Though California is in the throes of a budget crisis, Vice President Joe Biden said Wednesday that the state's high-speed rail project is well-positioned to compete for a significant share of the $8 billion that the Obama administration set aside in the American Recovery and Reinvestment Act for rail lines.
This summer, California officials will be vying against other states to get funding for a planned high-speed rail corridor that would ferry passengers between Los Angeles and San Francisco in a 2-hour, 40-minute trip. Voters approved $9 billion in bonds for the project in November -- and promoters hope the federal government and the private sector will kick in enough money to help them complete the $34-billion first phase.
Construction between Anaheim and San Francisco would take at least a decade, according to planners. Ultimately, proponents envision an 800-mile network -- costing at least $45 billion -- that would reach Sacramento and San Diego.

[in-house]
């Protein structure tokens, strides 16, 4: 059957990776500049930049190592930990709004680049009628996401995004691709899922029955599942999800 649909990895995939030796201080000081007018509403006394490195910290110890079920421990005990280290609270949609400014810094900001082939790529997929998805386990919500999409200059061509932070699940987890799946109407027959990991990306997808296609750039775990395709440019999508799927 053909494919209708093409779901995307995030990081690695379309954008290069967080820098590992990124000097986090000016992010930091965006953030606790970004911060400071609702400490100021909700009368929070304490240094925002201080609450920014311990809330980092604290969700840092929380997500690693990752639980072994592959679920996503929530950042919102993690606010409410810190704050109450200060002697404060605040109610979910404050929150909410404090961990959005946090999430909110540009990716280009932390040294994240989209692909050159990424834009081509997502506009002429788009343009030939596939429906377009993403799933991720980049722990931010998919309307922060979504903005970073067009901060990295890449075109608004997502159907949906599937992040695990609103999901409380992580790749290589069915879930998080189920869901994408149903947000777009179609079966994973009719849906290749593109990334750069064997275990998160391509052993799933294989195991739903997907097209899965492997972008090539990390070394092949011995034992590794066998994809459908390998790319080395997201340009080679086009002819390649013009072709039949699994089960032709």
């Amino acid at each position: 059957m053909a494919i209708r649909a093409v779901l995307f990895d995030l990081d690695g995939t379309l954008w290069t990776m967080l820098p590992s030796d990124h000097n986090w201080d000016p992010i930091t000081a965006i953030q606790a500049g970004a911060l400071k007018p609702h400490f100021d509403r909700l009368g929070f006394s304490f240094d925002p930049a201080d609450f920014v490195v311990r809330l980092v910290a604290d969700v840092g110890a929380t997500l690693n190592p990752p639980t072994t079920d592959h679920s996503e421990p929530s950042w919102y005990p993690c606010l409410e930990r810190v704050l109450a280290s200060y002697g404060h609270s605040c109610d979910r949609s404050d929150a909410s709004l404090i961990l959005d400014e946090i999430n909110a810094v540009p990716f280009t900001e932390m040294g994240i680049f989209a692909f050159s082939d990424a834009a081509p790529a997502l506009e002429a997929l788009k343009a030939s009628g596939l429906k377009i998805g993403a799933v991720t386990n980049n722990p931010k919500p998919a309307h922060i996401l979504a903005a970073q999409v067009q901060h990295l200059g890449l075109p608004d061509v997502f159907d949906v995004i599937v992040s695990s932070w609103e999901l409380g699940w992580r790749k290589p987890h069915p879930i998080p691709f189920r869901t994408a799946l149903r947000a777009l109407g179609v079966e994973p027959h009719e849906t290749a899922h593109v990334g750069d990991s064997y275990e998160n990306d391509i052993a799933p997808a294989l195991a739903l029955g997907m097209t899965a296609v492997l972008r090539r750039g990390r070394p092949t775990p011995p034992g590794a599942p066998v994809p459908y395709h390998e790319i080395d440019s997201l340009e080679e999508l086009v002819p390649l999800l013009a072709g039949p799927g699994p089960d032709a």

"The reason why California is looked at so closely -- it's been a priority of your governor, it's been a priority of your Legislature, they've talked about it, a lot of planning has been done," Biden said in a conference call with reporters.
The vice president said the administration wants "to get shovel-ready projects out the door as quickly as we can. . . . So California is in the game."
Mehdi Morshed, executive director of the California High-Speed Rail Authority, said two sections of the project could meet the Recovery Act criteria for high-speed rail: of having contracts awarded by 2012 and work completed by 2017. The sections would be those between L.A. and Anaheim, at a cost of $3 billion, and between San Francisco and San Jose, at a cost of $4 billion to $5 billion, he said.